Domestic Violence Awarness Article Features Dr. Stevenson-Moessner
Religious leaders try to break silence about domestic violence on abuse among flock
By Diane Jennings
Here in what some call the “buckle of the Bible Belt,” the faithful regularly flock to houses of worship for guidance. Dedicated clergy preach about forgiveness and gratitude, the need to help the poor or comfort the grieving.
But religious leaders — in churches, synagogues or mosques — rarely address what to do if Mom or Dad try to kill each other.
A recent survey by Christian-based LifeWay Research showed that almost two-thirds of 1,000 Protestant pastors said they speak about domestic violence once a year or less.
“When there are things we don’t talk about, this is one of them,” said Michael McKee, bishop of the North Texas Conference of the United Methodist Church.Academics call it the “Holy Hush.”
But faith can be a powerful recovery tool, so local shelter workers are trying to break the clergy’s reluctance to deal with family violence by pushing them to recognize the problem, get training to address it and bring attention to it by preaching about it.Many pastors want to do more to help domestic violence victims but say they need more training.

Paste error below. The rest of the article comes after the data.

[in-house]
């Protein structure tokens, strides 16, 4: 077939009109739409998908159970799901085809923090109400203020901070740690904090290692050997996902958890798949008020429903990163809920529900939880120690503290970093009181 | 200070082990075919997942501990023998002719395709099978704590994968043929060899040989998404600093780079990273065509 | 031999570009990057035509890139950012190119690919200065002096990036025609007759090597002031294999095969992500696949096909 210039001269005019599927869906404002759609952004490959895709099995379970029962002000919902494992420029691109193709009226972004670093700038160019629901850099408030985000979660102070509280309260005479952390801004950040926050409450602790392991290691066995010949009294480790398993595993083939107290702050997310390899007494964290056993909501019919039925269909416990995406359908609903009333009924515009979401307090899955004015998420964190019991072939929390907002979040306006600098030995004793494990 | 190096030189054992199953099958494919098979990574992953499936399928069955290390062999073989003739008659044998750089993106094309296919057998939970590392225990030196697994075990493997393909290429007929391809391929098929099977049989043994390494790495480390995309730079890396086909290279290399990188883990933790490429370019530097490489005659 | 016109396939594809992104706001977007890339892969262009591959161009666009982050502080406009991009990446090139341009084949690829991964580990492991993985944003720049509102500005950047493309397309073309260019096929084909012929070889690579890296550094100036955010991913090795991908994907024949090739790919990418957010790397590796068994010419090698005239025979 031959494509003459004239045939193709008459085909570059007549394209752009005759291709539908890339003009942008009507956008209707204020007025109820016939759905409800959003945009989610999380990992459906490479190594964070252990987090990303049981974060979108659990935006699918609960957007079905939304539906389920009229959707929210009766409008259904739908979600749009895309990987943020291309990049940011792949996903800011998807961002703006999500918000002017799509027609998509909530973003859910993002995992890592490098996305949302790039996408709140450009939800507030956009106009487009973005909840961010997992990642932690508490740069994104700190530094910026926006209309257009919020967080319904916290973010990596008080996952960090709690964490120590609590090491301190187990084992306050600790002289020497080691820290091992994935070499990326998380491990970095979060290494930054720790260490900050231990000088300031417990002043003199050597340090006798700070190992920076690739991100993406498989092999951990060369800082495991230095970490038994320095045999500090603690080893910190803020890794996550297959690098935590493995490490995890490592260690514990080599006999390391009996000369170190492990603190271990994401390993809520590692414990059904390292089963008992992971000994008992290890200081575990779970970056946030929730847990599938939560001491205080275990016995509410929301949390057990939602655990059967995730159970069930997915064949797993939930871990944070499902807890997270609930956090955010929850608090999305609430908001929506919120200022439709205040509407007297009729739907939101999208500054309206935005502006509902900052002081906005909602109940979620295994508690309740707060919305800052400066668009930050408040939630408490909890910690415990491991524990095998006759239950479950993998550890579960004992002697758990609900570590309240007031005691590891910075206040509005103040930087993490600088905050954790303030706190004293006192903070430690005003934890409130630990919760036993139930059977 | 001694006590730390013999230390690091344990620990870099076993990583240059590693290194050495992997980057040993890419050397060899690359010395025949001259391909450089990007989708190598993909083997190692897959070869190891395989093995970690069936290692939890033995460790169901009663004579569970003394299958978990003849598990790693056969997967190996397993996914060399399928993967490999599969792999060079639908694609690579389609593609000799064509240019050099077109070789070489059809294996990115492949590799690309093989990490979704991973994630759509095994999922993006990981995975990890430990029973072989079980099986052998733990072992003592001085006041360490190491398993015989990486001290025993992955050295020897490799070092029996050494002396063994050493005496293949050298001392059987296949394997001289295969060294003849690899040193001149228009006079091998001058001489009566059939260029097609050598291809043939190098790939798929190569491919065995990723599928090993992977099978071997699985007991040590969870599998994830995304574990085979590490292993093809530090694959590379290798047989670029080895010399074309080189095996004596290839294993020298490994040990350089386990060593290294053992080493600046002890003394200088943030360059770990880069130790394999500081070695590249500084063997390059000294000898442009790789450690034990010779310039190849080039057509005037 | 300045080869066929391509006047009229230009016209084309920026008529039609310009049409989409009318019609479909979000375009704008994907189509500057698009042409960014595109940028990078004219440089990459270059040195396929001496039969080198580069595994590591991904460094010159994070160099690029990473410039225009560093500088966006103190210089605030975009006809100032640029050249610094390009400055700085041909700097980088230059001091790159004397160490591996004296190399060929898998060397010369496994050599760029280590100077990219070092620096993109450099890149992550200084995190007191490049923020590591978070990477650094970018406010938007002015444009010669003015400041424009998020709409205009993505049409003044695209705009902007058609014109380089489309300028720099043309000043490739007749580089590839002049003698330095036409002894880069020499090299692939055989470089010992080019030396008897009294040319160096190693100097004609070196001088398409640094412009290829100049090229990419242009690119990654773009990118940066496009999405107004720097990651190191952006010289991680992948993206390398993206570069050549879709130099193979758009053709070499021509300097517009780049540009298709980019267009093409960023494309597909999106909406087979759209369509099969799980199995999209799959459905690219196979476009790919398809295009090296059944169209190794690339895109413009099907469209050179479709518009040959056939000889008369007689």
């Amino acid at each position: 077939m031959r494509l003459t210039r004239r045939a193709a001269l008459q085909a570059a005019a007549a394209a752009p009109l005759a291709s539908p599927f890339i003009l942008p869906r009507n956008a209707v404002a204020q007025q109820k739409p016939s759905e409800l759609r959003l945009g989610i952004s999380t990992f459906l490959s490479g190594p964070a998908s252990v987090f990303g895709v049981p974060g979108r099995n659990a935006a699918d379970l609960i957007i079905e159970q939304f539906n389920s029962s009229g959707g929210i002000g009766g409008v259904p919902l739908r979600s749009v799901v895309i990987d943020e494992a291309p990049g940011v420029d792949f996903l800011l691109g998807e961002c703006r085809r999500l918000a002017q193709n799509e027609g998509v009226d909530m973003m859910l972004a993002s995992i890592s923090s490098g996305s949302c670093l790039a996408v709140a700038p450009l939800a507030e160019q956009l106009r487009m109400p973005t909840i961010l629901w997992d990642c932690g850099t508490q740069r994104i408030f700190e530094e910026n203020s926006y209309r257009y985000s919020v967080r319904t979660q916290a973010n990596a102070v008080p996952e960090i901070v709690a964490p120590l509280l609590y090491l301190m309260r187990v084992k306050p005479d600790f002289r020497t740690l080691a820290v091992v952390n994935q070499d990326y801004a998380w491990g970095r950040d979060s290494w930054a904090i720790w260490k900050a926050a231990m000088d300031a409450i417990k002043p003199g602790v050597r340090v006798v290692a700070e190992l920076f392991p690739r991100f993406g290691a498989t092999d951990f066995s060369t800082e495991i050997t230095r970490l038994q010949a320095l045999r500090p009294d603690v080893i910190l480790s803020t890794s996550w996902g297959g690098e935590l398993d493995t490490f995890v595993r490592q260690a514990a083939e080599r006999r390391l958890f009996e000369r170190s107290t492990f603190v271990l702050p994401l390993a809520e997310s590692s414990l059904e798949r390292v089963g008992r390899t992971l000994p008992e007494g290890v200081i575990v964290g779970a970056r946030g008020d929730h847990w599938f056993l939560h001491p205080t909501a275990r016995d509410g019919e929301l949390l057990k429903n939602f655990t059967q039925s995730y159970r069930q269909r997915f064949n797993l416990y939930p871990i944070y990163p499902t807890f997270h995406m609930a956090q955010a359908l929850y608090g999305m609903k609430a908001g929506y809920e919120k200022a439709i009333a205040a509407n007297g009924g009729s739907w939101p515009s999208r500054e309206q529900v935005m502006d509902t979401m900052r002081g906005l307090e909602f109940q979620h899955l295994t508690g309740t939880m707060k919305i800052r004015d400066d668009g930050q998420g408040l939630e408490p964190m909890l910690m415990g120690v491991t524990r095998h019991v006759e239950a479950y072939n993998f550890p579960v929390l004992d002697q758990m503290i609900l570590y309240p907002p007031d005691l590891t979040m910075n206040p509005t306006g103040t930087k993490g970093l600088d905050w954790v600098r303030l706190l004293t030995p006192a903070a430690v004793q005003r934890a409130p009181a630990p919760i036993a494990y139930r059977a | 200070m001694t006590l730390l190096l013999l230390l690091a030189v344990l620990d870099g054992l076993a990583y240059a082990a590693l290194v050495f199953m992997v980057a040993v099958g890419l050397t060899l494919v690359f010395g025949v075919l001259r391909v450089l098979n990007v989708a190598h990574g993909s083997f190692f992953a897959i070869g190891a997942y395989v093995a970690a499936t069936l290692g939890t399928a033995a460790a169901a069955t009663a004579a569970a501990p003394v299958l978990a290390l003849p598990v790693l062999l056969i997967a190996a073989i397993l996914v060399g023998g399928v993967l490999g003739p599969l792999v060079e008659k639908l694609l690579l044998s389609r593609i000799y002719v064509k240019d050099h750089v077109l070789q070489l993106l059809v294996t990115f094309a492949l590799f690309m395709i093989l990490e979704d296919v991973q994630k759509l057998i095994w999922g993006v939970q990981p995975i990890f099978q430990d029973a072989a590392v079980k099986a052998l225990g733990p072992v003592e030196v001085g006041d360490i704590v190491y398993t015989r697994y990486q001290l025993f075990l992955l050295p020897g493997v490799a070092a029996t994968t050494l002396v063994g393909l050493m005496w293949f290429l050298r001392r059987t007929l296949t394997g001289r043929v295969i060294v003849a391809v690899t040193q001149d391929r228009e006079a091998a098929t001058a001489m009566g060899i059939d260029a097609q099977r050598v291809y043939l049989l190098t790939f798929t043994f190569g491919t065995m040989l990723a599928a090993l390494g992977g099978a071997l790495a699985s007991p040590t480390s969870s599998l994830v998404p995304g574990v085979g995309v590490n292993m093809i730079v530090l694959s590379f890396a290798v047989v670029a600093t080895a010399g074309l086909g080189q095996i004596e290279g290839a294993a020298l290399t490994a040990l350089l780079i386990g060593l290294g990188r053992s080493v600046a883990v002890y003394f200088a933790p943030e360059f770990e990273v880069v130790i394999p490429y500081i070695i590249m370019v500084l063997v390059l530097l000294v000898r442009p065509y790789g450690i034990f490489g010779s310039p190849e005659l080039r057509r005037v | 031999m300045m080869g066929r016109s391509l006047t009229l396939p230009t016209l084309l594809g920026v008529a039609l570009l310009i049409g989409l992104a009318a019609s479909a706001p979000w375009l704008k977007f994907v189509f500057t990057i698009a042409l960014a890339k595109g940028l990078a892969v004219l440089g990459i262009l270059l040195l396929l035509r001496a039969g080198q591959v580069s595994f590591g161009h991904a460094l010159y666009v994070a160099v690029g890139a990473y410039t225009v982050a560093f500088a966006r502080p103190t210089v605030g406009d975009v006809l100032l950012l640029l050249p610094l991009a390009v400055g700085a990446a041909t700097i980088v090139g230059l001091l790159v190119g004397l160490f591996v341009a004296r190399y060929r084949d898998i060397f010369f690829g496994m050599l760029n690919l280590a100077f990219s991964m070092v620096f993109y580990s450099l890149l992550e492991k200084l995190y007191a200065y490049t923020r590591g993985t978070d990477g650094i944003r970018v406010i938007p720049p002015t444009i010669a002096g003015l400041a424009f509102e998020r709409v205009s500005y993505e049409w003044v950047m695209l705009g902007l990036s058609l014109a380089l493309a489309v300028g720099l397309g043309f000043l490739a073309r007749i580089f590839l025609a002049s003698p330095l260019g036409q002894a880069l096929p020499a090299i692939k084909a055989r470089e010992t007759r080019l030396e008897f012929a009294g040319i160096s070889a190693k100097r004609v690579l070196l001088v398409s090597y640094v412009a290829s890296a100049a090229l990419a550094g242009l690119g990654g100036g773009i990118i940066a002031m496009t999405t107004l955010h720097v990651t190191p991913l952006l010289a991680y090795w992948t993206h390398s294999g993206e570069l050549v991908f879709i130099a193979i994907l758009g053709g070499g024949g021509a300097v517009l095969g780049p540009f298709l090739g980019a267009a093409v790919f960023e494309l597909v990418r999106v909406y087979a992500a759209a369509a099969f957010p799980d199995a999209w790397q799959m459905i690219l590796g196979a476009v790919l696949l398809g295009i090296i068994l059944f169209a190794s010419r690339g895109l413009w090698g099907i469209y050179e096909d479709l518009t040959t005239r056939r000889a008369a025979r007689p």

“We will always have this problem,” said Dr. Marie Fortune, a United Church of Christ minister who founded the Faith Trust Institute, which works to educate clergy about domestic violence. “But what we’re working toward is making it rare and unusual.”
. . .
Long list of fears
In addition to fearing they won’t be believed, victims are often reluctant to talk to their spiritual leader because they may not be ready to leave; they may worry about their abuser losing his job or going to jail; and they may feel ashamed their marriage falls short of the religious ideal.
| Dr. Jeanne Stevenson-Moessner, professor of pastoral care
at Perkins School of Theology at Southern Methodist University.
(G.J. McCarthy/Staff Photographer)
Dr. Jeanne Stevenson-Moessner, professor of pastoral care at Perkins School of Theology at Southern Methodist University, cautioned against blaming victims for not coming forward.
“They are surviving,” she said. “They keep things under control so the abuser won’t kill them.”
Women of faith are no more likely than secular women to be victims of domestic violence, said Dr. Nancy Nason-Clark, who studies abuse, faith, gender and culture at the University of New Brunswick in Canada. “But the journey after violence has occurred can be very different for women of deep religious commitment.” . . .